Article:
Mollie mentioned last week the human sexuality class at Northwestern University that watched a live sex act after class, and at the sanctioning of their professor. Now we get a report of that professor “apologizing” — for doing, as he sees it, absolutely nothing wrong at all.
The AP reports:
A Northwestern University professor apologized Saturday for letting a couple demonstrate the use of a sex toy after one of his classes, but he said he still sees “absolutely no harm” in what happened.
Psychology professor J. Michael Bailey said he regrets hurting Northwestern’s reputation and “upsetting so many people in this particular manner. I apologize.”
See, he said. Happy now? Except Bailey then proceeded to justify a woman being penetrated by a sex toy in front of a 100-student class.
“During a time of financial crisis, war, and global warming, this story has been a top news story for more than two days,” Bailey said. “That this is so reveals a stark difference of opinion between people like me, who see absolutely no harm in what happened, and those who believe that it was profoundly wrong.”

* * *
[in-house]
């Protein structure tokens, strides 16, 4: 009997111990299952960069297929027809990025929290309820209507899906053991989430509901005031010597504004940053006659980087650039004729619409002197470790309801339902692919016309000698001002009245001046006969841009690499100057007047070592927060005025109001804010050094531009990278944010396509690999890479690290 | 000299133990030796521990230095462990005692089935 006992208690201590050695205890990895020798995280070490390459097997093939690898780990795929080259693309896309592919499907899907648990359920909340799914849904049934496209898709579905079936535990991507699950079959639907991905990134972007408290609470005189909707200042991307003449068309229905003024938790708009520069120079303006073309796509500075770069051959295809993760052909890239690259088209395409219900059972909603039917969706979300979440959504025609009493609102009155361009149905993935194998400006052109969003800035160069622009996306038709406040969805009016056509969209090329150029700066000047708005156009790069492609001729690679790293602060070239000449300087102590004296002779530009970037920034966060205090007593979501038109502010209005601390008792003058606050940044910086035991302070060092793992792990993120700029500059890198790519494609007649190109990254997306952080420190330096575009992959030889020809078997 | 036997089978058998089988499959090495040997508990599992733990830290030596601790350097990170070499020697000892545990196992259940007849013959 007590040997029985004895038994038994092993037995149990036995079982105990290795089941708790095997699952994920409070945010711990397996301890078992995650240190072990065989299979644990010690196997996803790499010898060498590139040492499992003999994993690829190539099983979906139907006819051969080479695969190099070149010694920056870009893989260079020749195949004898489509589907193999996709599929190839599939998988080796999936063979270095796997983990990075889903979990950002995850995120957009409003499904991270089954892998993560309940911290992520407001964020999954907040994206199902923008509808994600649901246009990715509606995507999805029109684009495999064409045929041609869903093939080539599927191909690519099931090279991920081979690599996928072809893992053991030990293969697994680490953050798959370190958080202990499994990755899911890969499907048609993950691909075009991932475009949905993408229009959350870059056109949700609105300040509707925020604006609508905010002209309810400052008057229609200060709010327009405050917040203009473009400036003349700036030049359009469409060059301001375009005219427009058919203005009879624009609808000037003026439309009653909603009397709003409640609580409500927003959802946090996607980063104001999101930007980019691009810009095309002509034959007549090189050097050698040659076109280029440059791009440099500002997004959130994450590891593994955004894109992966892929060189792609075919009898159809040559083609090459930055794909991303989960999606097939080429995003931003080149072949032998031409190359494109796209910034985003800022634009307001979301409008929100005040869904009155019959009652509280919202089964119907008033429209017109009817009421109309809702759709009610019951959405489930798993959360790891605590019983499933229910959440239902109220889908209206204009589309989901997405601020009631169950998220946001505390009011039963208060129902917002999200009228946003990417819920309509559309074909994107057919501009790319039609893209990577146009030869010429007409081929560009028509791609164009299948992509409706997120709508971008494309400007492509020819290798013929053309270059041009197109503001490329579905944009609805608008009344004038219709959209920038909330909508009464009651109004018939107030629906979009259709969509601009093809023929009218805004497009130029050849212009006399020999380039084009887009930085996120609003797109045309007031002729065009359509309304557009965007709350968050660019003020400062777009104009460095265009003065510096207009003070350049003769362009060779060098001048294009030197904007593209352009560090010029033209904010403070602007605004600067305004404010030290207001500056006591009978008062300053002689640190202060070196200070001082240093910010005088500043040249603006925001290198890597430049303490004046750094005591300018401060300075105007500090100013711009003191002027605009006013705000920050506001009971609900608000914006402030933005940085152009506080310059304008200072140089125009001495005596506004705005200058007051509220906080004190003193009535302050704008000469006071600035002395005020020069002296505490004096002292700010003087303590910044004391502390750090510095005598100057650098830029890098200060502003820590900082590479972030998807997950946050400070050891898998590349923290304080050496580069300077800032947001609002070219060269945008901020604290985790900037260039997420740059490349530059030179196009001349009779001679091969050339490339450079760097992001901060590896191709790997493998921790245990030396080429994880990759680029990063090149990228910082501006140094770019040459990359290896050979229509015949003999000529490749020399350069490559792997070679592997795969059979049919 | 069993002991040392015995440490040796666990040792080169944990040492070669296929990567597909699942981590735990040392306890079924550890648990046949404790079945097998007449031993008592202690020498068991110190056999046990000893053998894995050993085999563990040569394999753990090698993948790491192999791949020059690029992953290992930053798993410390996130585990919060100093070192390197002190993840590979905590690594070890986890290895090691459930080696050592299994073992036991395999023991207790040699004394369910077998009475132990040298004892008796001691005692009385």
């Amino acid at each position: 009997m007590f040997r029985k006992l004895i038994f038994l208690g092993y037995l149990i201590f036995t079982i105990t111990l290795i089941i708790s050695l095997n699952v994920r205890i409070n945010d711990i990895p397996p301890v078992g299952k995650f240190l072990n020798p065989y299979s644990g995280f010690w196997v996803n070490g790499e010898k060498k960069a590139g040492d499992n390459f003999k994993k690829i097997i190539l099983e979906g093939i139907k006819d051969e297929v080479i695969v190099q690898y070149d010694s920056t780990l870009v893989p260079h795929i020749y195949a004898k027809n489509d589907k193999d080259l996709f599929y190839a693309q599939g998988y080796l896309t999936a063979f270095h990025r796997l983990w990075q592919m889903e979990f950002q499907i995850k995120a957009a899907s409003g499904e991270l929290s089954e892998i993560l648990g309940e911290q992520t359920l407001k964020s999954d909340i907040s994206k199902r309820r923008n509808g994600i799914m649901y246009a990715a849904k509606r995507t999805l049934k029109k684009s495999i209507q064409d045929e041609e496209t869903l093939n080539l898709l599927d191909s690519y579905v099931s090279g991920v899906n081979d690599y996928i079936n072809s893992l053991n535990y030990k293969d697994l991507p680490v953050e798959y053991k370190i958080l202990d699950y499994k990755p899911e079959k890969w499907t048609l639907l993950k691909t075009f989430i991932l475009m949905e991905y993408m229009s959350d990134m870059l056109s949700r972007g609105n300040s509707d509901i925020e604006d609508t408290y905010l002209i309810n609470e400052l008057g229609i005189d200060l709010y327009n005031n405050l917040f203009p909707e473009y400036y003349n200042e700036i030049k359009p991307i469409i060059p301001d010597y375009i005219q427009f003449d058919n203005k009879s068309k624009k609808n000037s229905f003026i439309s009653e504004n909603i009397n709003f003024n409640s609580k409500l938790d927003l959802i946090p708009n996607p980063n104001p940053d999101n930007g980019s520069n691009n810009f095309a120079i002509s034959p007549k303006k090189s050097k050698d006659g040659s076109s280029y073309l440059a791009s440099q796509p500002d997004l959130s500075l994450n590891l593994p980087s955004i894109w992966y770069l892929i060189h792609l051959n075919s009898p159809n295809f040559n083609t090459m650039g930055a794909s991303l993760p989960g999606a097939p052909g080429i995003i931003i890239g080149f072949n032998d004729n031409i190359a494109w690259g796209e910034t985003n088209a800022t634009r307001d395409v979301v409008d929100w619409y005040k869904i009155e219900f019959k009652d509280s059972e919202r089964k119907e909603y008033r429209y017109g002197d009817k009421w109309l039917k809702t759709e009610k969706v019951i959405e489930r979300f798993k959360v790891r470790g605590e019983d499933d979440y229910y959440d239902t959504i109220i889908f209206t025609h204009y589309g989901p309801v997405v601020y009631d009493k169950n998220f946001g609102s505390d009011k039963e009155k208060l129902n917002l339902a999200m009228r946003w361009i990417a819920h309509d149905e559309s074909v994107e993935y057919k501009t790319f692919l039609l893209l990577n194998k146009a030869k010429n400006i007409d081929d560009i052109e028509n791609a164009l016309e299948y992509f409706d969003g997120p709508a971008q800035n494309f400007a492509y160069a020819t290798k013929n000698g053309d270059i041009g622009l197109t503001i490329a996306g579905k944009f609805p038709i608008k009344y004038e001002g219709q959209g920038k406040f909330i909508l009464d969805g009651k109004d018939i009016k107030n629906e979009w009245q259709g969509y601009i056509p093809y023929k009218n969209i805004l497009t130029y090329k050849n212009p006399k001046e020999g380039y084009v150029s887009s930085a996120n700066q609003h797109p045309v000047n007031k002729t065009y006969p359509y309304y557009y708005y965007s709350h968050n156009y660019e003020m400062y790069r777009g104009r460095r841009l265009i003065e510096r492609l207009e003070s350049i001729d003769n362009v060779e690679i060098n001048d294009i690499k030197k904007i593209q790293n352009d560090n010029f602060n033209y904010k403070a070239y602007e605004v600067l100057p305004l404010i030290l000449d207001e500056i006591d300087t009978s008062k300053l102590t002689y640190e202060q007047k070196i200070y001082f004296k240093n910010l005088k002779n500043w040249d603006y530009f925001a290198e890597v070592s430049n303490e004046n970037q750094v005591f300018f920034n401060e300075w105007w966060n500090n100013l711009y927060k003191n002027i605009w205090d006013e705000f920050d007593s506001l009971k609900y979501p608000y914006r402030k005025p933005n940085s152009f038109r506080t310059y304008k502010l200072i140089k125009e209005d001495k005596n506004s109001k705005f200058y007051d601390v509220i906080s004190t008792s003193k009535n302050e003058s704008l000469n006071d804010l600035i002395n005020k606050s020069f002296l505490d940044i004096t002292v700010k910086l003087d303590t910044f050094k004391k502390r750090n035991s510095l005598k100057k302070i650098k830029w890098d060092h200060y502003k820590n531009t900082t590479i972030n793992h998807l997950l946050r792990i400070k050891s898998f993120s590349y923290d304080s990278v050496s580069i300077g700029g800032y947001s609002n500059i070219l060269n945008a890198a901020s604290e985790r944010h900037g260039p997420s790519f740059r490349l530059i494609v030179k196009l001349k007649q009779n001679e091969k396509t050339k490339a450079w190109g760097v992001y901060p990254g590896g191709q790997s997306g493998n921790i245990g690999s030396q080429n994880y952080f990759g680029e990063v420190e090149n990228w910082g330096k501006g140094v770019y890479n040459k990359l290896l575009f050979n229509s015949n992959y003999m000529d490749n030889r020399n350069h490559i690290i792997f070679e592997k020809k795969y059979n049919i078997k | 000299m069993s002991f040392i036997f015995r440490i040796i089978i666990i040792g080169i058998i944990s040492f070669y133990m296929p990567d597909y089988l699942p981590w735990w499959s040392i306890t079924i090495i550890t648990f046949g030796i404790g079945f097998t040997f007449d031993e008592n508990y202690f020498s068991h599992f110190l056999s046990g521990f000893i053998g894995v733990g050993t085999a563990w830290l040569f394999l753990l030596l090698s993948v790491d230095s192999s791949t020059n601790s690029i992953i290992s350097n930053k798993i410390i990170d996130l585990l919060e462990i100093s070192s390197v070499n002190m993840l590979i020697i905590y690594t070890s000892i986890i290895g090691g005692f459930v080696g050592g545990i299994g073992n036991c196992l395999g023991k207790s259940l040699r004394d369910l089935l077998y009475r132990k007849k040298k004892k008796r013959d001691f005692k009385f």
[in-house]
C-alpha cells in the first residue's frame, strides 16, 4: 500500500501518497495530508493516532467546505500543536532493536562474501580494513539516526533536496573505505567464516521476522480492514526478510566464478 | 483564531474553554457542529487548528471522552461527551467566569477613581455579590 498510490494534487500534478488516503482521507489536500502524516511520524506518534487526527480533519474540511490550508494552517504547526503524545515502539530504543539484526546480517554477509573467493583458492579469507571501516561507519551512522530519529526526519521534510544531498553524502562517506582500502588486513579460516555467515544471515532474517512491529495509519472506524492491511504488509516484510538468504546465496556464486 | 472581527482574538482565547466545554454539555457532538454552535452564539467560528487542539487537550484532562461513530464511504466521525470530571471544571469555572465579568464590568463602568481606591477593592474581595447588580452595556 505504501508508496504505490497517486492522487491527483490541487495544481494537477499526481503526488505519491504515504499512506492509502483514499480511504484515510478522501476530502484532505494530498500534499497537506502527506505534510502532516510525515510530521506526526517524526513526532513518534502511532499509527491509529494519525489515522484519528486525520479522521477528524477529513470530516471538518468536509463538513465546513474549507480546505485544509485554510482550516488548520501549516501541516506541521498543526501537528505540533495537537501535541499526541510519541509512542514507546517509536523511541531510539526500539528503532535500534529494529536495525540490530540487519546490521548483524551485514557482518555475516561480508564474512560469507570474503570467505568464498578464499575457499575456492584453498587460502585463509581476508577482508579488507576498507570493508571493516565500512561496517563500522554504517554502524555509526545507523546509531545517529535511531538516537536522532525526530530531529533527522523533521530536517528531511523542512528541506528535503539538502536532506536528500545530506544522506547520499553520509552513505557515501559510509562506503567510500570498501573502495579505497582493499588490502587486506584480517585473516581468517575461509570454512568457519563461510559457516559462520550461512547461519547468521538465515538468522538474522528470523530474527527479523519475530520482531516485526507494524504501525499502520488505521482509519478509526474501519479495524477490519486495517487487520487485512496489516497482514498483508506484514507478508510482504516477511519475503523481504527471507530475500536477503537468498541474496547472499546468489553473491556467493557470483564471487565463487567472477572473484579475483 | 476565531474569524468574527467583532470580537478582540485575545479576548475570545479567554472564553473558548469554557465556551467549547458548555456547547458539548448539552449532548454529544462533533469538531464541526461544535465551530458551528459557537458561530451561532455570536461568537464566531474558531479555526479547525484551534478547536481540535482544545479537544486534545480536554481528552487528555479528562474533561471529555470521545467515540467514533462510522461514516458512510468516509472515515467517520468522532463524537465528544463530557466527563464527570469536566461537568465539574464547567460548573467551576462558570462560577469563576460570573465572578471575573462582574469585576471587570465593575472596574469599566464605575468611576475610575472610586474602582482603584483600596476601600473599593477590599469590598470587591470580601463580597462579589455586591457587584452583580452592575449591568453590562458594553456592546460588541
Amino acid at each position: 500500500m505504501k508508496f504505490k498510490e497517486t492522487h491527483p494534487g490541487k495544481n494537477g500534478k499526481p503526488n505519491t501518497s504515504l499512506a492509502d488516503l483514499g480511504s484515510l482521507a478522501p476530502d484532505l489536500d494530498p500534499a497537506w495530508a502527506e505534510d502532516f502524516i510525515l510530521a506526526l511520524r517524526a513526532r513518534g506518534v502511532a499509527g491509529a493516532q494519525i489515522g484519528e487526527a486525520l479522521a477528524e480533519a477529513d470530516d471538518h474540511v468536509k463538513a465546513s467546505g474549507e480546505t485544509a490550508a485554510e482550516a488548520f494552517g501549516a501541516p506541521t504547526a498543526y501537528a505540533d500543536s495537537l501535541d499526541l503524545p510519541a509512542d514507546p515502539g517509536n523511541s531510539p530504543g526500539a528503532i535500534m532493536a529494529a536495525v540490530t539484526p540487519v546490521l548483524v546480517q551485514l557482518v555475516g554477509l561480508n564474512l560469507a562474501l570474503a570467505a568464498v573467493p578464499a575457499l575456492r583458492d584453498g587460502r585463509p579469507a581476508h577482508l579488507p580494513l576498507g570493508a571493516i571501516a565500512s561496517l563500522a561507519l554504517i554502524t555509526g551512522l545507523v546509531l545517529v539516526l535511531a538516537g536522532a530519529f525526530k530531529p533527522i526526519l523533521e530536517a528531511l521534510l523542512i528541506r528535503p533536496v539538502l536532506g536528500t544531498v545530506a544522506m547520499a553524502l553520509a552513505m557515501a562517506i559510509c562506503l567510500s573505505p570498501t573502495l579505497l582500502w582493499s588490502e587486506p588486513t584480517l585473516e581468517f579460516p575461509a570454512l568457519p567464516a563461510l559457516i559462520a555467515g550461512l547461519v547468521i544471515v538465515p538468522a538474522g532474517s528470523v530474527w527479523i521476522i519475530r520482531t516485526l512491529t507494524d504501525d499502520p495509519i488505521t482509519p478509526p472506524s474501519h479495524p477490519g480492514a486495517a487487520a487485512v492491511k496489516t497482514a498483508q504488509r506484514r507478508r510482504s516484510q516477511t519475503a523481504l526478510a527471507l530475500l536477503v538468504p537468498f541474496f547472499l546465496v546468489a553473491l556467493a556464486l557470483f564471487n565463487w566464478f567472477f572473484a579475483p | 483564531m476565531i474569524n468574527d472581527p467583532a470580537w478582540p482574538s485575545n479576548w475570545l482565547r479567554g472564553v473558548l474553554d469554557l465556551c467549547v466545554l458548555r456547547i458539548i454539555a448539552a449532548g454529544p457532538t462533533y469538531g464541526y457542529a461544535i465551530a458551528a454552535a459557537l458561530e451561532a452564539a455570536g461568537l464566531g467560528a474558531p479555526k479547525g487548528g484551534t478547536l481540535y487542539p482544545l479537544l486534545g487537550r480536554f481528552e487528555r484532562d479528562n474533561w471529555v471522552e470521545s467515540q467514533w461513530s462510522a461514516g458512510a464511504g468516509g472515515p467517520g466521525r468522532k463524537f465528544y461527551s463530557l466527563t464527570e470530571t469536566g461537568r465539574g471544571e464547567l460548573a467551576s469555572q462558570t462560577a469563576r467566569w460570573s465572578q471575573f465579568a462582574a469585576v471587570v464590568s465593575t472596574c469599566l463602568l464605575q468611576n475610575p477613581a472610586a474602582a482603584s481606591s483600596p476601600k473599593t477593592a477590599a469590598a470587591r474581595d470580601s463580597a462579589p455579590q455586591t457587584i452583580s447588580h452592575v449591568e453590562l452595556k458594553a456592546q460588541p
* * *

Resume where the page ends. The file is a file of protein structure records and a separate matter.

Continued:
In other words, Bailey thinks he did nothing wrong and it’s everyone else who has their principles all screwed up.
I don’t really care either way, though I attended a supposedly liberal public institution and I certainly would have been surprised by such a post-class class activity.
Is there a journalism angle to all of this?
There is. What I am offended by is the lede to this story. Bailey says he is apologizing — fine, quoting him saying that. But the first line of this story, before Bailey is quoted says “A Northwestern University professor apologized,” and yet I don’t know a single person who would consider Bailey’s response a apology.
Bailey apologized not for doing something wrong but for being ignorant to the delicate sensibilities of those offended by things he finds proper. That’s not an “apology,” and even children know that you’re not actually sorry when you say, “I’m sorry but …”?
To be sure, the story sort of hangs Bailey on his own petard. And maybe I’m being a bit too nit-picky here. After all, the non-apology apology is as much a stock damage-control response as the troubled celebrity finding Jesus and blaming God for their mistakes. But I still think the reporter could have chosen a different term — “regretted,” “downplayed,” “blamed others” — that better captured what Bailey had said rather than just borrowing the word “apologize” from Bailey’s statement.
If you disagree, well, I’m sorry.
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